# Understanding an exercise

Thread Starter

#### drk

Joined Mar 8, 2008
41
Hi, I have an exercise which tells me to consider the load's inductance high enough, so that the load can be considered a current source (constant current).

I've simulated the circuit, and with a high inductance it does eventually ends up with a constant current.

My problem is, how do I calculate that current?
How to analyse the circuit?

#### steveb

Joined Jul 3, 2008
2,436
Hi, I have an exercise which tells me to consider the load's inductance high enough, so that the load can be considered a current source (constant current).

I've simulated the circuit, and with a high inductance it does eventually ends up with a constant current.

My problem is, how do I calculate that current?
How to analyse the circuit?
The approach is to consider average values in steady state conditions. The three sources with diodes will act as one source with the highest voltage getting through. This voltage will not be constant, but you can consider the average to be about 83% of the signal amplitude. Then subtract off the diode voltage. This average voltage will be across the resistor because the average voltage on the coil will be zero in steady state.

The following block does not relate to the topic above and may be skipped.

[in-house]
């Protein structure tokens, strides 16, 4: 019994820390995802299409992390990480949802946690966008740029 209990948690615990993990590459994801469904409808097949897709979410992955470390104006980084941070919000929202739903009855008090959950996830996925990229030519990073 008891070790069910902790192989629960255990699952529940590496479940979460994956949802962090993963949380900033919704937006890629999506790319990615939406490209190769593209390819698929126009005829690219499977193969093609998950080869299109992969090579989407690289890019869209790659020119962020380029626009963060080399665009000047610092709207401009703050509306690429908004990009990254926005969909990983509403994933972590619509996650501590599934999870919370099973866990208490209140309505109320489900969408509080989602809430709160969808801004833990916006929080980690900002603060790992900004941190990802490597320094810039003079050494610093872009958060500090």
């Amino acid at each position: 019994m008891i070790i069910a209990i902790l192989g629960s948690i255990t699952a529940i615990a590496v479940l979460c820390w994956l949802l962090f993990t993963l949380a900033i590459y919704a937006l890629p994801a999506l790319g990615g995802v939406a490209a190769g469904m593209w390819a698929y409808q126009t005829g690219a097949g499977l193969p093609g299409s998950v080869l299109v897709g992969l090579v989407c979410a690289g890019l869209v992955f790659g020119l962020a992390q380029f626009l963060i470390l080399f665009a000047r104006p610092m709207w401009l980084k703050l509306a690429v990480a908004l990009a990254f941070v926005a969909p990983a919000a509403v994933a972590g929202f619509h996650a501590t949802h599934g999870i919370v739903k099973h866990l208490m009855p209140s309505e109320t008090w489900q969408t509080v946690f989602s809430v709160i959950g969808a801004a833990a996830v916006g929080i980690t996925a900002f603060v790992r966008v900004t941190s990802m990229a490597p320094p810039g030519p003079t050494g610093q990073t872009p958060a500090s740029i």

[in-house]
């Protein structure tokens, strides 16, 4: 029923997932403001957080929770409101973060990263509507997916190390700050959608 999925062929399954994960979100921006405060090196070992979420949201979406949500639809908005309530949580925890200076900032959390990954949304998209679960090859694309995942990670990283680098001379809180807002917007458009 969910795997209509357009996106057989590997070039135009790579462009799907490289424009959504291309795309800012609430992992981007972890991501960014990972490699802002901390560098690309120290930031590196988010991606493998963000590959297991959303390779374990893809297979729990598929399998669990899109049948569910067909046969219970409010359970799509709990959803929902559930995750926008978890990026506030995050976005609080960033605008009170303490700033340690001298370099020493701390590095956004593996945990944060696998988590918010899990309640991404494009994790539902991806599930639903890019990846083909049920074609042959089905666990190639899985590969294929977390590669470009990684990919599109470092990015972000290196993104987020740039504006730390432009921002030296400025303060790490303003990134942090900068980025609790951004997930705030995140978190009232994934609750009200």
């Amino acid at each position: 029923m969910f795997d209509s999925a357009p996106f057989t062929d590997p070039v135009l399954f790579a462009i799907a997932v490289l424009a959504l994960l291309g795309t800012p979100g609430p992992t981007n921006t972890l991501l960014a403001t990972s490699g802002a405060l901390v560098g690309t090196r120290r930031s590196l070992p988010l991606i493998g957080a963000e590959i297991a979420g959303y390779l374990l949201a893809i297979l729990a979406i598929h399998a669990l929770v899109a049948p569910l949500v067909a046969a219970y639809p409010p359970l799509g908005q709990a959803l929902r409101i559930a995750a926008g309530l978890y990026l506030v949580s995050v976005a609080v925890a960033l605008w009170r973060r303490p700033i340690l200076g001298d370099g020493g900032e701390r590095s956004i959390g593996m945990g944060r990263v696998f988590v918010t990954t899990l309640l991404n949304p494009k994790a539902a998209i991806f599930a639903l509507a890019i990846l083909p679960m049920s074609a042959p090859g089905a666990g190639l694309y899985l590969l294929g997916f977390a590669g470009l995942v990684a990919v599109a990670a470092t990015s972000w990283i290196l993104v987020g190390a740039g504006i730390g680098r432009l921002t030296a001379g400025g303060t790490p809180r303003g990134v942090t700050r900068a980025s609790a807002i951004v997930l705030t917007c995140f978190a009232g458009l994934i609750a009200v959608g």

#### steveb

Joined Jul 3, 2008
2,436
The three sources represent an AC 3-phase source: http://upload.wikimedia.org/wikipedia/commons/c/cc/3_phase_AC_waveform.svg

The diodes will let the source with the higher voltage go through at each time. So the average voltage across the resistor will be:
$$\int_{-60}^{60} V_{max} \cos (\phi) d\phi -V_d$$
Hmmm, not quite, but that's the right idea. Averaging requires dividing by the time. I obtained the 83% figure by the following integral.

$$v_{avr}={{3\;v_{max}}\over{\pi}}\int_0^{\pi/3} \cos\theta d\theta={{3\sqrt{3}}\over{2\pi}}v_{max}\approx0.83\;v_{max}$$

Then the diode voltage can be subtracted from this value.

Thread Starter

#### drk

Joined Mar 8, 2008
41
I'm getting the value of current +- what I get on the simulation.

Thanks!

#### Georacer

Joined Nov 25, 2009
5,182
Yeah, I forgot to average the integral. Thanks Steve.

#### steveb

Joined Jul 3, 2008
2,436
Yeah, I forgot to average the integral. Thanks Steve.
No problem. I tend to forget that too.

Also, that pi/3 ratio being nearly equal to one has tricked my mind a few times. The difference is just small small enough that it does not allow our engineering judgement of "reasonableness" to detect the error. So, I came close to making the same mistake.

Similar threads